An Australian harvest
YOUNG FARMERS BROADEN THEIR HORIZONS
you are 22 years old and you have just graduated with a post-secondary education in agriculture. What’s next? For many young farmers, the answer to that question is working on the family farm. However, those looking for a bit more adventure before returning to their roots can advance their agriculture careers while helping to fill the high demand for farm help half a world away. This past October, I was one of 11 young Ontario farmers who set out on the journey of a lifetime – Australian harvest 2012.
we’re not in ontario anymore
Our eager group found work on several farms north of the town of Griffith in the province of New South Wales – about a six hour drive west of Sydney. Farming around the immediate outlying area of Griffith is predominantly irrigation based. Initially, it was difficult for us to understand why such moisture dependent crops, like cotton and rice, were grown in such a dry climate. However, factors like geographic location and high demand ensured the market for what seemed like a strange business decision to newcomers like us.
We were also awed by the scale of these large, dry area farms; coming from typical Ontario farms with a few hundred, or at most, a few thousand acres, we found it incredible that an individual farm could span 25,000 acres or more.
Harvest in this part of Australia usually runs from mid-October to December or January. With an average annual rainfall of only 16 inches, and because they enjoy mild winters, farms that don’t irrigate must grow their crops through the winter months and harvest in the spring (October) in order to avoid scorching heat and to conserve soil moisture levels.
getting to work
I arrived at the farm of Nick and Trish Eckermann with three other young Ontario farmers from our group just in time for harvest. I was put to work driving a grain buggy and on occasion the swather and a combine. It took our crew just under two months to harvest approximately 7,000 acres of canola, 12,000 acres of wheat, 1,500 acres of barley, 2,000 acres of field peas, 1,000 acres of lupins (a legume), and 1,200 acres of chickpeas. On any given year, the Eckermanns may also have up to 2,000 acres left fallow. In total, they own and share crop more than 25,000 acres.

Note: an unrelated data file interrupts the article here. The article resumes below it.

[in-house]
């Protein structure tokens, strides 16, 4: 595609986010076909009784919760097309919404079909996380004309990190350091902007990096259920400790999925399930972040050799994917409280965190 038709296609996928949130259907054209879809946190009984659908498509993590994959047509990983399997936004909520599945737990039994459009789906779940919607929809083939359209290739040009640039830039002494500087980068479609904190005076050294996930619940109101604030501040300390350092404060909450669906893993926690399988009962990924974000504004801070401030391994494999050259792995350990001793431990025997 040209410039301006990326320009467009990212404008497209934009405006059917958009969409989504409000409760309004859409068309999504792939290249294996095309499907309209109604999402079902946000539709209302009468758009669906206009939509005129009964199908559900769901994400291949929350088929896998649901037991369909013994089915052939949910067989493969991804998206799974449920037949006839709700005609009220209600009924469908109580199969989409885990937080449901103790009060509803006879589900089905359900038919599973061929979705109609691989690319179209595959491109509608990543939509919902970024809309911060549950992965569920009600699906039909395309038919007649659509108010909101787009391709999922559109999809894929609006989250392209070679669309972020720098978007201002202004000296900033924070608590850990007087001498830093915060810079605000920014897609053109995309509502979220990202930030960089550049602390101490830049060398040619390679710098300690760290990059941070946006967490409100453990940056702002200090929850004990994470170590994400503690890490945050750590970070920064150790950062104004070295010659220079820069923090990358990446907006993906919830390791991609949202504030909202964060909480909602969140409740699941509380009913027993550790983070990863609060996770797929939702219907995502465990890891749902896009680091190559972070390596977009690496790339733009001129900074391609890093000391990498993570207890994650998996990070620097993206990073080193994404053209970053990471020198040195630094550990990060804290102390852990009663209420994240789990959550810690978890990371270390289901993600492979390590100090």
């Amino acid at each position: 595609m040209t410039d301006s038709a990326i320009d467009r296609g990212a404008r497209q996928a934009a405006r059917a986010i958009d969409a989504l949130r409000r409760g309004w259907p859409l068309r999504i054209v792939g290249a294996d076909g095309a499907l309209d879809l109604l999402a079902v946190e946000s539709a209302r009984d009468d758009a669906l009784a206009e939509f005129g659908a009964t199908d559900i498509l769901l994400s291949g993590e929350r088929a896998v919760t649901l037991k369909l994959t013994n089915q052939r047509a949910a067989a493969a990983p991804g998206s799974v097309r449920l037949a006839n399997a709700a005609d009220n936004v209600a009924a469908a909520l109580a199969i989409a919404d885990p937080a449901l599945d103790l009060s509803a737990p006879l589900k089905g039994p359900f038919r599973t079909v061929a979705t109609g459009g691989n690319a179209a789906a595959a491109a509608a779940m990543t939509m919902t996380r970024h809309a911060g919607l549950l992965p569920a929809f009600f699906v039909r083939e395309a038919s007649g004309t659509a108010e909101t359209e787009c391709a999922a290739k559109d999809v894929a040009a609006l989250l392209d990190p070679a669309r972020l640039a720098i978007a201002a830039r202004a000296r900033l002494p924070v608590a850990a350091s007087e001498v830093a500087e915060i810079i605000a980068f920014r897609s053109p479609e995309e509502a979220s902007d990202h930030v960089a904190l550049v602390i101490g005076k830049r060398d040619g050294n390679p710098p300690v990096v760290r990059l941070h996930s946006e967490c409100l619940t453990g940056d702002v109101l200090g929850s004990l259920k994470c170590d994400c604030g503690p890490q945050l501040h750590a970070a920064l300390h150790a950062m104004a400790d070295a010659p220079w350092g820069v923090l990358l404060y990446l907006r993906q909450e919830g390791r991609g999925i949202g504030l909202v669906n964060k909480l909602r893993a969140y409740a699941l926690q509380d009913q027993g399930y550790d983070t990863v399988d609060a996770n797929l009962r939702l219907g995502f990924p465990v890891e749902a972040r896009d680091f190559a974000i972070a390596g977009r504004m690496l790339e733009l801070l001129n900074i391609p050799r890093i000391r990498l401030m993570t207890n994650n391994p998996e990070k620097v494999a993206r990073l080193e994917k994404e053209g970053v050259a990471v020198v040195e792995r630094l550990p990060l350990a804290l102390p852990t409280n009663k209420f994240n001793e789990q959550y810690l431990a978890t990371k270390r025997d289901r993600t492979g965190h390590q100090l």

PHOTO: THE ECKERMANN FARM, NEAR THE TOWN OF GRIFFITH, AUSTRALIA.
I soon learned that running that many acres efficiently requires BIG equipment, with state of the art technology. On the Eckermann’s farm they run four combines – all with 40 foot headers – as well as two 30 tonne grain buggies and three transport trucks. It quickly became evident how big of a role guidance systems play in harvesting fields of this size efficiently. All of their equipment is outfitted with top of the line GPS software. With the help of this software and an effective pattern, the team operated with ease.
Due to the extreme climate and soil conditions, Australian farmers do not see the same level of yields as Ontario farmers. Rather, the yields are more in line with those seen throughout western Canada. After experiencing an Australian harvest and seeing the damage the rampant kangaroo and emu populations inflict upon the crops, we all agreed never to complain about a few deer or geese again.
learning to adapt
If dealing with the differences in climate, equipment and wildlife weren’t enough, we also had to catch on to the Aussie lingo. Try and decipher what this sentence means: “Go grab that spanner out of the back of the ute. We need to get the front of this header fixed so we can get back to the paddock and help the blokes strip.” Translation: “Go grab that wrench out of the back of the truck. We need to get the header of this combine fixed so we can get back to the field and help the guys harvest.”
Although Nick Eckermann has never worked abroad himself, he doesn’t discount the benefits of the experience he is providing to young farmers. “You may think you’re doing everything right and running an efficient business at home, but having an experience like this, being able to see another farmer’s techniques, will open your eyes.” However, Eckermann also adds, “You don’t have to go to the other side of the world to do this. You can go 80 kilometres up the road”.
Grey County farmer Tom Roberts didn’t have a difficult time deciding to head Down Under for his second Australian harvest. “I enjoy the different experience and seeing how the same type of farm operates on the other side of the world. I like to pull ideas and technology from here and bring it back to our farm.”
Some of the other young farmers even thought the benefits reached beyond themselves. When asked why he decided to sign up for this adventure, London area farmer Jan Krosse quickly replied, “To get away from home and see what it’s like working for someone else. Also, so my dad knows what it’s like when I’m gone.”
Back home in Ontario, we continue to share our Australian experience with the hope of inspiring others to join a harvest crew and discover what lessons they can learn. We know it’s not for everyone, and some people are reluctant to go so far away from home. However, Roberts offers this advice, “Put everything behind you for three months and go see what you can find. Do whatever you’ve got to do to make it work. Do it now before you can’t; because it is a once in a lifetime experience.”
I, too, agree with that sentiment. •